Reported Jeb Bush Super-PAC Plans Draw Watchdog Skepticism

Campaign-finance experts say the Republican is initiating an experiment in just how large a role super-PACs can play.

Former Florida Gov. Jeb Bush speaks during the NRA-ILA Leadership Forum at the 2015 NRA Annual Meeting & Exhibits on April 10, 2015 in Nashville, Tennessee.

Photo by Justin Sullivan/Getty Images

A report that Jeb Bush will delegate much of his yet-to-be-declared presidential campaign’s work to a super-political action committee is prompting sharp criticism from campaign-finance advocates and the threat of legal action. 

According to the Associated Press, the former Florida governor has spent months developing a plan to give Right to Rise, a super-PAC formed on his behalf, authority to run activities such as advertising, phone banking, and data analysis for his campaign. Such groups can raise unlimited money to participate in campaigns but legally are not supposed to coordinate with a candidate’s operations.

Campaign-finance watchers say Bush is initiating an experiment in just how large a role super-PACs can play. Bush is among several Republicans interested in running for president who are increasingly relying on undisclosed donations to finance traditional functions of a campaign, as did Barack Obama in 2008.

“That's something that Jeb Bush is really pioneering,” said Bill Allison, a senior fellow at the Sunlight Foundation, which advocates transparency in politics. While super-PACs have played major roles in campaigns before, supporting candidates who have fallen out of favor with voters, they have never served as the overt drivers of a candidate’s campaign operations, Allison said. “What we haven't seen before is a candidate who sets out and is just doing nothing but doing non-stop fundraising for the outside group before announcing.”

Once Bush makes his candidacy official, however, he'll have to cut his personal ties to and control over the super-PAC, which will likely be led by longtime confidant Mike Murphy. Unlike a traditional presidential campaign committee, which can take a maximum of $5,400 from an individual donor for the 2016 campaign, Right to Rise would be able to raise unlimited amounts of money from a small number of donors. That potentially could give Bush the funds to continue an aggressive campaign even if his momentum falters during the primary and caucus process.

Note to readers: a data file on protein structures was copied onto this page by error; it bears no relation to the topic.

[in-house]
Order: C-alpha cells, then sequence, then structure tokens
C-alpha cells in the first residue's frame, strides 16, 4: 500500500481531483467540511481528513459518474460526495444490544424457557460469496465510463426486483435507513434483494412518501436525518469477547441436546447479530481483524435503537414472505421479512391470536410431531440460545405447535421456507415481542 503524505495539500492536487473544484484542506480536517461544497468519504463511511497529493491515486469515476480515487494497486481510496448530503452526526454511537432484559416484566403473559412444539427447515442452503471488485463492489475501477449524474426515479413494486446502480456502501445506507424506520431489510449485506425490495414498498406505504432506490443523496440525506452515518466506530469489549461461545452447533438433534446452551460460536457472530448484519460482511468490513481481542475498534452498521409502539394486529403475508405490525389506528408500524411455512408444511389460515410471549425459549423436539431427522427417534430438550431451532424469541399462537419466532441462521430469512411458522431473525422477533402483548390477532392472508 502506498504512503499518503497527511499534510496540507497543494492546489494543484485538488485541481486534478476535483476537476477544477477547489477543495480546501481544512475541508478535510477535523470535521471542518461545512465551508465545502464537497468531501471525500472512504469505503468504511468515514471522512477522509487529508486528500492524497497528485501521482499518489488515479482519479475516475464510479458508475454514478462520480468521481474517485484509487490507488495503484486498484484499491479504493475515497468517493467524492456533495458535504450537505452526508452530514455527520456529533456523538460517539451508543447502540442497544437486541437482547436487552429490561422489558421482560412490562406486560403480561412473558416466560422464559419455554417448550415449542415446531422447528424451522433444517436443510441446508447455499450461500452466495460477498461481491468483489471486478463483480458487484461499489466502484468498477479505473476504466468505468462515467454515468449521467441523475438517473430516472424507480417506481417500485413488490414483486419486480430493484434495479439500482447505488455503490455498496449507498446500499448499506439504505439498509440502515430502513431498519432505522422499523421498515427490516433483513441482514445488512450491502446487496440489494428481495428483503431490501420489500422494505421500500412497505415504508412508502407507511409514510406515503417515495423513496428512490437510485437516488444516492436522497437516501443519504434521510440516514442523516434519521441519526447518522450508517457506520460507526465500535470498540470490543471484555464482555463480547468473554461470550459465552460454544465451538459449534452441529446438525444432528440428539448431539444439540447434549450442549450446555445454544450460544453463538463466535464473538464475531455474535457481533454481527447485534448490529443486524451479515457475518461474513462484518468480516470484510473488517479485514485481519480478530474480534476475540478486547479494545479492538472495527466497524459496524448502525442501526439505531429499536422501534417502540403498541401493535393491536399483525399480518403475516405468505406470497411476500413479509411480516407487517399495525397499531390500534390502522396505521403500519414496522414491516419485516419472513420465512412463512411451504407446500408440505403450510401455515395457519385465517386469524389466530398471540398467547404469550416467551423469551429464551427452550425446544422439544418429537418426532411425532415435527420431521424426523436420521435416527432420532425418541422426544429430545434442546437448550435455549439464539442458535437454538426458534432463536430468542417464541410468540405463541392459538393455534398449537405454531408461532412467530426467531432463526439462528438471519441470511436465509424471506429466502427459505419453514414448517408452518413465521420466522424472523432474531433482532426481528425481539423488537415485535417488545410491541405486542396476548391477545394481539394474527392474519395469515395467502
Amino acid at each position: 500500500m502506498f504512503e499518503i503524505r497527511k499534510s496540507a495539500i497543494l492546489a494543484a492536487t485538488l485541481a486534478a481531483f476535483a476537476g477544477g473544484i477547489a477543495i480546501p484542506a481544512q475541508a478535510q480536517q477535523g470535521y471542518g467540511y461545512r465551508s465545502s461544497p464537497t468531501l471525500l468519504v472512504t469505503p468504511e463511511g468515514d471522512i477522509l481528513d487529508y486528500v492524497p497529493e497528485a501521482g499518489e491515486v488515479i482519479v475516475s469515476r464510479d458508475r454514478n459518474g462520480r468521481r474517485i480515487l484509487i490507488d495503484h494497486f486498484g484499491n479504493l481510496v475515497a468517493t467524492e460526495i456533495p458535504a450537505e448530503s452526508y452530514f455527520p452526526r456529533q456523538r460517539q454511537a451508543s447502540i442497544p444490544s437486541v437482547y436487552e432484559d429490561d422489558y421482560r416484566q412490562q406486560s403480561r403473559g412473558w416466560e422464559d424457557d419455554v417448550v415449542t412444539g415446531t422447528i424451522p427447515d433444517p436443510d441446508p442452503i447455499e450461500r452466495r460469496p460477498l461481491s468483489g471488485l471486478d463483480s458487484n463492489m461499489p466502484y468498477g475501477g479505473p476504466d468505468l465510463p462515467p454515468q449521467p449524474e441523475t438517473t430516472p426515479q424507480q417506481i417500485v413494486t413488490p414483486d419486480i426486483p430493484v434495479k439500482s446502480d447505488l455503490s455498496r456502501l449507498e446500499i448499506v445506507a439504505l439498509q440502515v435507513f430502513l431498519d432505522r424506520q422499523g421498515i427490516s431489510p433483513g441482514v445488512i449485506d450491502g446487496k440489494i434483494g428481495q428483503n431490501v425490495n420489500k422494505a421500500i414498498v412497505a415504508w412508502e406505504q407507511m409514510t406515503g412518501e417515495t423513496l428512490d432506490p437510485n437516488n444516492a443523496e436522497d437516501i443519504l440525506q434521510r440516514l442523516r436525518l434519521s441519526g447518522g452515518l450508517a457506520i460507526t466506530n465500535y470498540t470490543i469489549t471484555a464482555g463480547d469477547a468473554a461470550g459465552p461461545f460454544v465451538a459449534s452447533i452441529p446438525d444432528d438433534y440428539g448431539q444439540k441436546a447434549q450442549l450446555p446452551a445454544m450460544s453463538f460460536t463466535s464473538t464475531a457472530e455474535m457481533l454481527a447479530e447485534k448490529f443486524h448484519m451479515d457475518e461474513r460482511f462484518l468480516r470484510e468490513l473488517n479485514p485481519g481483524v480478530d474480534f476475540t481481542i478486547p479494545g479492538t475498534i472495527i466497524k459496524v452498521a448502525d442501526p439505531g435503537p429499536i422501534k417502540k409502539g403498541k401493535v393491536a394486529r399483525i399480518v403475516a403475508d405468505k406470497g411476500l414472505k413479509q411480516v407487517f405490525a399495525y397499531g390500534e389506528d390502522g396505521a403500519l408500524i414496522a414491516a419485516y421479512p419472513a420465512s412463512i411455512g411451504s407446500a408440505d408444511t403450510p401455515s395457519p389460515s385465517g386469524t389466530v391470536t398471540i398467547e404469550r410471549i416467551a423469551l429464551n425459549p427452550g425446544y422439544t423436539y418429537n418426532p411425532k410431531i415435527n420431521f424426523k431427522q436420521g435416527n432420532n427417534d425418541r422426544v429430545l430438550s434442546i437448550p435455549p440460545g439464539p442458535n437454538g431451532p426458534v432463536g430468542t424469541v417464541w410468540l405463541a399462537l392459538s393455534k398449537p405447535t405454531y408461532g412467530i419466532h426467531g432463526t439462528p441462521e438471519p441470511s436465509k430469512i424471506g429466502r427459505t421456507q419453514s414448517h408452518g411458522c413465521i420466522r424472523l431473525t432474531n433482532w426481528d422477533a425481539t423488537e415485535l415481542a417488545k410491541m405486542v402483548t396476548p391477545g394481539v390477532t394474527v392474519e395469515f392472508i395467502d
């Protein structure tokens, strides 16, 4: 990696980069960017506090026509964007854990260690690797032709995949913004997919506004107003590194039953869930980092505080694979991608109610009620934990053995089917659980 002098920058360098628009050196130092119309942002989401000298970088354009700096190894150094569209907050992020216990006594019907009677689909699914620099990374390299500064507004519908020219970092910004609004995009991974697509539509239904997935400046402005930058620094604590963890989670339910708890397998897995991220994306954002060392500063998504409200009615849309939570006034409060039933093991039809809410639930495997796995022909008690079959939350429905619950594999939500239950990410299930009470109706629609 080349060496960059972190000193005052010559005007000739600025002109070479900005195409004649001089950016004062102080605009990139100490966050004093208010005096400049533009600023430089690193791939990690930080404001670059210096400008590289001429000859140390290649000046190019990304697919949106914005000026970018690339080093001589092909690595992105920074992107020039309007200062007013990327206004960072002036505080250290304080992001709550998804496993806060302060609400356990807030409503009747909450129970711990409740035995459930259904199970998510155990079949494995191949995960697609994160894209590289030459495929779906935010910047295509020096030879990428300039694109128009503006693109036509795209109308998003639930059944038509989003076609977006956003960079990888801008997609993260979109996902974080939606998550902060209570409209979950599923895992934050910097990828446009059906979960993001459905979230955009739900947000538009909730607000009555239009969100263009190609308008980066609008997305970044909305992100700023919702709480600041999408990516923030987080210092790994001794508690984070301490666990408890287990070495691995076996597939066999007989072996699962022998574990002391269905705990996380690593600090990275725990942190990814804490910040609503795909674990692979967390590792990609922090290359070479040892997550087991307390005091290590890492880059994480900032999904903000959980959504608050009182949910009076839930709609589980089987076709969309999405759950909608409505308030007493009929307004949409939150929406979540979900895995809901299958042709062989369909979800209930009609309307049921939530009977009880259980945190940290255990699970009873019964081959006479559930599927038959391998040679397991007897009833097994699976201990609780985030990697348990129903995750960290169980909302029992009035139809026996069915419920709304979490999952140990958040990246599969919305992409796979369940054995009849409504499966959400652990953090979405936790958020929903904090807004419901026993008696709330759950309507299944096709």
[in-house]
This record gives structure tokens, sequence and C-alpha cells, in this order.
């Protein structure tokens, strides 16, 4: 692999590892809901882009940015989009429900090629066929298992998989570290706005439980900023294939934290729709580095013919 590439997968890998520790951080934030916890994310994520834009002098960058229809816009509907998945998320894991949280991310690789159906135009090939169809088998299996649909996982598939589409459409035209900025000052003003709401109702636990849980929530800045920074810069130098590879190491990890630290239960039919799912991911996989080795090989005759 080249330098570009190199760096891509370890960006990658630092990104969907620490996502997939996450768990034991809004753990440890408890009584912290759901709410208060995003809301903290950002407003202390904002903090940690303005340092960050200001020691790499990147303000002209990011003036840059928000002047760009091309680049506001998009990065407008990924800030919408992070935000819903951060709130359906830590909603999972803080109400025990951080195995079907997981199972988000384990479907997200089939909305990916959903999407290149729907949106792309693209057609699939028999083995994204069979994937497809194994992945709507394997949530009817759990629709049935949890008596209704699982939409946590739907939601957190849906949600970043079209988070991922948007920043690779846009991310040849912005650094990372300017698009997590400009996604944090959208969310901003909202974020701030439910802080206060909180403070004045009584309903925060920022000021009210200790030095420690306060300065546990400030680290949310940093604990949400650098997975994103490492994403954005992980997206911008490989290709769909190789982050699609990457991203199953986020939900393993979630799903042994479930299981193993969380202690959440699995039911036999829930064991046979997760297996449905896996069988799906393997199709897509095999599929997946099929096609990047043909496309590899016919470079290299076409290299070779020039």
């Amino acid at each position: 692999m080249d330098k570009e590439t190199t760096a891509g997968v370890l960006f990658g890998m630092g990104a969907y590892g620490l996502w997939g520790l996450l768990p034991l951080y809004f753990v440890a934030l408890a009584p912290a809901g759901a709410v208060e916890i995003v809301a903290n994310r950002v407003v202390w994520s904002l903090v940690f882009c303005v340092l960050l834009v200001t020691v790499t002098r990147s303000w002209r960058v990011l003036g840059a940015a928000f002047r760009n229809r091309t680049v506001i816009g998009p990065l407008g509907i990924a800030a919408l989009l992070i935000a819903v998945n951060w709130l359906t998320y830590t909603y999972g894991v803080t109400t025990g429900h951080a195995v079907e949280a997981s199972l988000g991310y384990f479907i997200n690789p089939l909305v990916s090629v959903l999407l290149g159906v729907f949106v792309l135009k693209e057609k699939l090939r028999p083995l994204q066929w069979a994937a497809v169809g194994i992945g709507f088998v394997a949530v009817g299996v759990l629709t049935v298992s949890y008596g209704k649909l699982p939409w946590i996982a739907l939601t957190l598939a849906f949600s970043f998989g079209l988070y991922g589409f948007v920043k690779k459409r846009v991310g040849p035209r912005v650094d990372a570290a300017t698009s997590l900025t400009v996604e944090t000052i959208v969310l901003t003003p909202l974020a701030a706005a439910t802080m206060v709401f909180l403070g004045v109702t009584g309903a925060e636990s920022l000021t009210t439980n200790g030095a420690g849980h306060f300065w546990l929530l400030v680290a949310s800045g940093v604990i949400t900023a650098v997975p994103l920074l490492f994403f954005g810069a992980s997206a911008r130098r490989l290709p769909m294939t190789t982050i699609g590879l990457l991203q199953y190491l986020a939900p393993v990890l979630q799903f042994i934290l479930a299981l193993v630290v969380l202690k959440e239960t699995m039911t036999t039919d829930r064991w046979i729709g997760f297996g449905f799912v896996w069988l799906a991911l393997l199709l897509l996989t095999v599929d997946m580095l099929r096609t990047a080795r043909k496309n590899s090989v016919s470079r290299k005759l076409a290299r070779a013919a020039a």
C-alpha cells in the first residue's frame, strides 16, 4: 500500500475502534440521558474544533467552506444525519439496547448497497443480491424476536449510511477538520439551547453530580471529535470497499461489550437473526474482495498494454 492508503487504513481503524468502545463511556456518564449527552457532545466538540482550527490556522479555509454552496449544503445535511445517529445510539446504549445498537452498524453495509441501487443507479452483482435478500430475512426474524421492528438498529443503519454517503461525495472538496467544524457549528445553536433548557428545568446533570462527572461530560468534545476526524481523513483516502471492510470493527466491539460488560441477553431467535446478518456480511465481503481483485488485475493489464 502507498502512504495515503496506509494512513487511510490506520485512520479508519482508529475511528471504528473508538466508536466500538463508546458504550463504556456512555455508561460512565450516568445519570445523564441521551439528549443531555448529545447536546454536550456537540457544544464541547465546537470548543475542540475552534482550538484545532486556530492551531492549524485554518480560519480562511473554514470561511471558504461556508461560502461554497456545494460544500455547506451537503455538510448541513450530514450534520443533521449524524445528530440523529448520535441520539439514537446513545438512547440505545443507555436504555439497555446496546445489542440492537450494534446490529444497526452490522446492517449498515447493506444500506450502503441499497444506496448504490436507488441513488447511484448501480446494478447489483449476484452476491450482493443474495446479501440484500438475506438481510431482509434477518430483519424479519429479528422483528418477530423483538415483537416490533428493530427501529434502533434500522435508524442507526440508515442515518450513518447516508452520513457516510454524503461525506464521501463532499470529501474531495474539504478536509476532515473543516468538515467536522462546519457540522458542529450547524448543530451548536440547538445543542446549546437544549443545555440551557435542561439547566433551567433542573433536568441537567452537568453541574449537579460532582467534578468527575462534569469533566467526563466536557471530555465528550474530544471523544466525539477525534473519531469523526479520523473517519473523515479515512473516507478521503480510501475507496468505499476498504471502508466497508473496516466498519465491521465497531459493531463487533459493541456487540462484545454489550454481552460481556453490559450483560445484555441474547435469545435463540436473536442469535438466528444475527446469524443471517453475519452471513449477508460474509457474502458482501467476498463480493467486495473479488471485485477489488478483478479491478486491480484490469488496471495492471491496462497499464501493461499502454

The campaign and super-PAC are still working out which group will take on which duties, according to anonymous Republicans and Bush donors who spoke to AP, but the result could be a PAC that spends more than the campaign committee. Bush’s team would neither confirm nor deny the report.

“Any speculation on how a potential campaign would be structured, if [Bush] were to move forward, is premature at this time,” said Bush spokeswoman Kristy Campbell.

Critics of super-PACs, which arose after the Supreme Court struck down a major part of the nation’s campaign-finance regulatory regime in 2010, have said the huge sums of money can corrupt candidates. But the Supreme Court insisted the money is not corrupting if it doesn’t flow directly to candidates. 

Bush’s reported plan could push the legal envelope closer to the “direct coordination” line that, up until now, courts and the Federal Election Commission have refused to breach. That could give rise to legal challenges. The Campaign Legal Center is "very likely" to file a complaint against Bush with the Federal Election Commission if he proceeds, said Paul S. Ryan, the group's senior counsel.

Campaign-finance experts however, see intervention by the Federal Election Commission as unlikely absent direct evidence that Bush was coordinating with the super-PAC after entering the race.

Even so, such overt reliance on big money donors could open Bush to criticism from presidential rivals, some of whom are calling for the campaign-finance system to be overhauled, including Democrat Hillary Clinton and Republican Lindsey Graham.

Without mentioning Bush, Clinton returned to the theme of campaign finance on the campaign trail in New Hampshire Tuesday, saying that ridding politics of “unaccountable money” has become “really difficult” because of the Supreme Court.

“We need to get back to one person, one vote,” Clinton said.

There’s also a strategic downside to relying on a super-PAC, Allison noted.

“The peril of outside groups always is if he's attacked and all of the money is in the outside groups and he can't answer the attack personally,” the Sunlight Foundation fellow said, noting that then-Democratic nominee John Kerry was slow to respond to attacks on his Vietnam service record in 2004 when his campaign was low on funds and he had to rely on outside groups such as MoveOn.org.

But if the structure does propel Bush to the nomination and the White House, Allison imagines we'll see more of it in the future. “Politicians love to mimic things that are successful,” he said.

CORRECTION: An earlier version of this story incorrectly stated that the Campaign Legal Center is likely to take Bush to federal court. We regret the error.  

Before it's here, it's on the Bloomberg Terminal.
LEARN MORE